4 Things I’ve Learned After My First 4 AA Meetings

13 months ago, I told everybody I was an alcoholic and I stopped drinking – cold turkey.  5 months later, I had decided that I could manage drinking moderately on my own.  3 months after that, I allowed myself to expand my definition of “moderate” to 1 bottle of Malbec nightly.  About a month after that, “moderate” often meant 1 1/2 bottles of any wine – I wasn’t picky any longer.  In the last 6 months, I have had more hangovers than the previous 25 years combined.

But I kept craving my wine every evening by 5:30, in spite of the hangovers.  Meanwhile, things got pretty challenging for my son in Middle School.  He lost 50 pounds in 3 months and stopped going to school altogether.

It was time for me to stop riding in the backseat of my life and commit to sobriety, for myself, for my family.

Sitting outside the first AA meeting, terrified and shaking and on the verge of tears.
Sitting outside the first AA meeting, terrified and shaking and on the verge of tears.

Today, I have been sober for 6 days, and I have found a brand new group of empathetic souls.  I live for my sobriety and my daily Alcoholics Anonymous meeting.  Here are 4 poignant truths I have learned from listening to many brave people about addiction to alcohol:

1.  FEED YOUR SOBRIETY LIKE YOU FED YOUR ADDICTION

I hear people talking about being grateful for waking up sober each morning, in spite of their fears of facing a new day.  They cherish their newfound way of living and find creative ways to nourish it.  Meeting and talking with other alcoholics is just one way.  Other people have found comfort and courage in meditation, prayer, public service, laughter, and just relishing in the simple gift of living one day at a time.  I learned there is a term for the first way I tried to stay sober – “white knuckle sobriety” – just like the metaphor suggests, it is all work and no play, very tense and lonely.  Now I am learning new ways to enjoy my life free of fixating on that next drink – because I am surrounding myself with the wonderful people of AA.

The
The “24 Hours Recovery” Coin I received at my first AA meeting.

2.  “ROCK BOTTOM” IS YOUR FRIEND

Whatever it is that leads you to commit to Recovery is a blessing.  Don’t ruminate over it, be grateful that it opened up a new way of living and move toward the future.  Yes, eventually I will “work” the 12 Steps and do a thorough and honest inventory of my past and make amends to those I have harmed.  But for now, in my first week of Recovery, I am just grateful for my “rock bottom” and whatever Force that led me to a program with new friends to help me stay sober.  At my first meeting, I received a plastic coin with the Serenity Prayer on one side and the phrase, “To thine own self be true” on the other.  I touch it several times a day – it is a real symbol of a miraculous change that is happening  within me.

3.  THE VIEW FROM THE DRIVER’S SEAT IS MUCH BETTER THAN THE BACK SEAT

Some alcoholics are control freaks, others are fearful “yes” people who prefer to let others control them.  I am the second type.  Sitting in the back seat, I have observed a lot of faults in others but given myself permission to avoid honestly assessing myself.  Each additional day I nurture my sobriety, I am stronger and have more desire to sit in that driver’s seat and enjoy the journey that is my life.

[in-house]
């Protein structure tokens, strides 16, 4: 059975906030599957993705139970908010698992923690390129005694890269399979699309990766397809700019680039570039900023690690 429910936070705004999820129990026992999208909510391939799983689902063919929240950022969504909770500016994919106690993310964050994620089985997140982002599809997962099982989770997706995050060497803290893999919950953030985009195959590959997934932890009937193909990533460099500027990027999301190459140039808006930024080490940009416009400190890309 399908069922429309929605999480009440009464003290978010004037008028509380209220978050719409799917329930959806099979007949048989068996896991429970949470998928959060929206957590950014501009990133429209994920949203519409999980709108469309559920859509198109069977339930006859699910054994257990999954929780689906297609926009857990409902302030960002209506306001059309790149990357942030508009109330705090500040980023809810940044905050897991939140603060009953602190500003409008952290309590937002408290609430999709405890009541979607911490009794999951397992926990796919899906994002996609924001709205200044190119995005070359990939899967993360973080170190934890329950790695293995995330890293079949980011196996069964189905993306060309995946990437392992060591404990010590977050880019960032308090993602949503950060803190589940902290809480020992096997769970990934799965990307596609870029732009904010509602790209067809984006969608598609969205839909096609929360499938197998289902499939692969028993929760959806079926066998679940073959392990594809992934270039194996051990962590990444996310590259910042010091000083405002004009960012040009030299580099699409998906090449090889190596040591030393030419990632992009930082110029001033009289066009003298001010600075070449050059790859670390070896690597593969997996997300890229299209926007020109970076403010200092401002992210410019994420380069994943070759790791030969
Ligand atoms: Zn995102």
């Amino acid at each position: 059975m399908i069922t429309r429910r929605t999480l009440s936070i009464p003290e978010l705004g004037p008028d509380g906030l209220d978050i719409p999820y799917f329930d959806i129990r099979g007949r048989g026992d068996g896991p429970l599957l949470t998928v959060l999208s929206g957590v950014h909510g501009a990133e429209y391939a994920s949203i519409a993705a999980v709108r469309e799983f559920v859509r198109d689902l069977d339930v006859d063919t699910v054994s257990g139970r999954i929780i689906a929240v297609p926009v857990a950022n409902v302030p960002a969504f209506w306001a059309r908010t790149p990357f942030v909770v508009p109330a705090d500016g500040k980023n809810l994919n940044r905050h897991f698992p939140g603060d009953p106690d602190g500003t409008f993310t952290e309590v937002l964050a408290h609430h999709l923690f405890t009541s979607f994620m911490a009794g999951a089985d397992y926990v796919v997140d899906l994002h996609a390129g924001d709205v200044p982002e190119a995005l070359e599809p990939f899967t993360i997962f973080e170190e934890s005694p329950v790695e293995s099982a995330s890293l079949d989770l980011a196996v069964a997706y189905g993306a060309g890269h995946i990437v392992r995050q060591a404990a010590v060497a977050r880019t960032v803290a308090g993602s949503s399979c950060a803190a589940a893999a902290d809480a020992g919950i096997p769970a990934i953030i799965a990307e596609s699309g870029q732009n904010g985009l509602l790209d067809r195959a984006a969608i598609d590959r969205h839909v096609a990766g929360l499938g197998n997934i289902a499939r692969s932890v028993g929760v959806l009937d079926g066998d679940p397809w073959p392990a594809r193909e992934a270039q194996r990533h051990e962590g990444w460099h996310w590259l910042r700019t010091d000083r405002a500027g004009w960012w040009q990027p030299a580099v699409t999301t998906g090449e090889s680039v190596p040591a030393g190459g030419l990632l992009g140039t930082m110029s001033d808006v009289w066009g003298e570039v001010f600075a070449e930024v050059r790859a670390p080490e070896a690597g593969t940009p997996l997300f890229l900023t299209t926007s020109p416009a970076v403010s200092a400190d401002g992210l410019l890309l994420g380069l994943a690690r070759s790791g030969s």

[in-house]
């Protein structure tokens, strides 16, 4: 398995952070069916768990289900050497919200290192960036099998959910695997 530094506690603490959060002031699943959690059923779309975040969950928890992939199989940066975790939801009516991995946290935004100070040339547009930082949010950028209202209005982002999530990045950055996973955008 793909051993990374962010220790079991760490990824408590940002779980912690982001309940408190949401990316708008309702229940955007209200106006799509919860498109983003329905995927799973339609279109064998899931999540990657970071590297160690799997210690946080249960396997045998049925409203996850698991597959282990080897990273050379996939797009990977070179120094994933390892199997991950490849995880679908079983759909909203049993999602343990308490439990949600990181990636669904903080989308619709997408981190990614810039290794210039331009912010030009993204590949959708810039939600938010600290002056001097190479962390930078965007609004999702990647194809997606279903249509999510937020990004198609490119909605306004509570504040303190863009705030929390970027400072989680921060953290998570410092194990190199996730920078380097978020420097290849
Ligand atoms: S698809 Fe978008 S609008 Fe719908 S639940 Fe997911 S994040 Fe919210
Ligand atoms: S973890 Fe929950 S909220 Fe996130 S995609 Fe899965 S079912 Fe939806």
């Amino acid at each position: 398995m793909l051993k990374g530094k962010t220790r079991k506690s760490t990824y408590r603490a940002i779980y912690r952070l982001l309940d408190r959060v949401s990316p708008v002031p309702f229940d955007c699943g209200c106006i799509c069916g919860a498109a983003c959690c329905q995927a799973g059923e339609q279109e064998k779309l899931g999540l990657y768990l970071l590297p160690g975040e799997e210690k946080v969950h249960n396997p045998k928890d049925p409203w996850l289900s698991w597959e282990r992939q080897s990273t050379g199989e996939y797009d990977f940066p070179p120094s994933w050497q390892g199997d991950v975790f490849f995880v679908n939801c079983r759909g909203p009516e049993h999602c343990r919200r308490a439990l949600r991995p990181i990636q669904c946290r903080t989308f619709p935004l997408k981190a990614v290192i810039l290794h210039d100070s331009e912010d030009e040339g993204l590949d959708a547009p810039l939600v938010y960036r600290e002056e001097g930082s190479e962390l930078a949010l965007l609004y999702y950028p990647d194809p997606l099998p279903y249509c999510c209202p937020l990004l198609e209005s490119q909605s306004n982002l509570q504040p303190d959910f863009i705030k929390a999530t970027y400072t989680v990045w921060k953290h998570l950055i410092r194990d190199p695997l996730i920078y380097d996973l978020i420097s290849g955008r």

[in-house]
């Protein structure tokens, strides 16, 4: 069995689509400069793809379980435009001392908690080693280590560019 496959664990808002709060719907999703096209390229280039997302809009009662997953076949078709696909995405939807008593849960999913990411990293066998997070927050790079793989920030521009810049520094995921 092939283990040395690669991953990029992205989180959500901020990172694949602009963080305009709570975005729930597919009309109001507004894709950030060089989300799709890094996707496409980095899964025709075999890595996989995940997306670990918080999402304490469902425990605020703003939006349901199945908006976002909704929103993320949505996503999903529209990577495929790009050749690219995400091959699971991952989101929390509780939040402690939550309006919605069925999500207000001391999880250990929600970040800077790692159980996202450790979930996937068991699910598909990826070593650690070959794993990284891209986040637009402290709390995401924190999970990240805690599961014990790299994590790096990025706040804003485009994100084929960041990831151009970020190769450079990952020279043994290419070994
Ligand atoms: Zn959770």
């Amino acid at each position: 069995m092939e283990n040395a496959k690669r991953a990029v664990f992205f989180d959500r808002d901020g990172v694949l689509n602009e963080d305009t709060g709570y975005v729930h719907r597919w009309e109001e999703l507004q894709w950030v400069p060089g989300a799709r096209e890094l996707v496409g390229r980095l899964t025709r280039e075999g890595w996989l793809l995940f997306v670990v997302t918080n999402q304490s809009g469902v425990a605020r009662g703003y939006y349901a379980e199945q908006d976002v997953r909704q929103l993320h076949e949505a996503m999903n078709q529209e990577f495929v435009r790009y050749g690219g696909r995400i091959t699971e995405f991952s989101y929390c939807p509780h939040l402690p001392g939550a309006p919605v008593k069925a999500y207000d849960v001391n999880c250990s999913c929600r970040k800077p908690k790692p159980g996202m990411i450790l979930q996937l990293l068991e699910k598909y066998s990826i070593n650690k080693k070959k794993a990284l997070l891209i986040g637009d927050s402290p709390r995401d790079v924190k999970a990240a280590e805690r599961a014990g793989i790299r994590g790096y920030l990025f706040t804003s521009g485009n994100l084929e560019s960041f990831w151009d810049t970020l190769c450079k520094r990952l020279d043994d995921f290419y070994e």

A few hours after my first AA meeting.  Completely serene.
A few hours after my first AA meeting. Completely serene.

4.  HUMILITY SHINES MORE BEAUTIFULLY THAN GOLD

When actively living in my addiction, I tried to fool myself with a “pretty veneer” – shallow expressions of success, happiness, and a good life.  Everybody knows, the only thing more frightening than a room full of crusty bikers is a room full of addicts.  I avoided walking into that room for longer than I care to admit.  But I have and it is glorious.  Maybe only an addict can laugh at this, but one of the the group leaders self-deprecatingly shared with us how unlike other addicts he was sure he was – until one day he found himself sitting in a County jail reading a copy of “I’m Ok, You’re Ok”!!!!  Fortunately, he got out of the jail and generously shares his story with “newbies” like me because getting sober is a really scary thing at first.

I am excited about starting this journey with others instead of “white knuckling” it by myself.  I am grateful to have the opportunity to share parts of the journey with those who wish to read about it here.  Stay tuned!

14 thoughts on “4 Things I’ve Learned After My First 4 AA Meetings

  1. Joanie, I relate to To you, so very well. I am 15 years sober. I used to drink a 5th of bourbon On the week ends. All you myself. I time you will look back on this, and will feel great! With no desire to go back to that place. My prayers are with you. Call me anytime. Love you, lots

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  2. Oh my friend, how brave you are!! My heart aches for that something in you that scares you to drink that bottle of wine. I am sending you love and strength!! We all are our demons sweet girl you are not alone. Much love and good mojo to you! I Am Here and I Hear You! Xoxoxoxo

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  3. Every child deserves a sober parent.

    And yes, “we are quick to recognize the splinter in the eye of others, while failing to recognize the log in our own”.

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  4. hi Joanie! I too am a friend of Bill, I never liked alcohol. But I liked Percocet after I had 2 slipped discs and wanted to stay on them forever. Will share more but wanted you to know that after my daughter and my best friend had a little intervention with me I had to become a friend of Bill.

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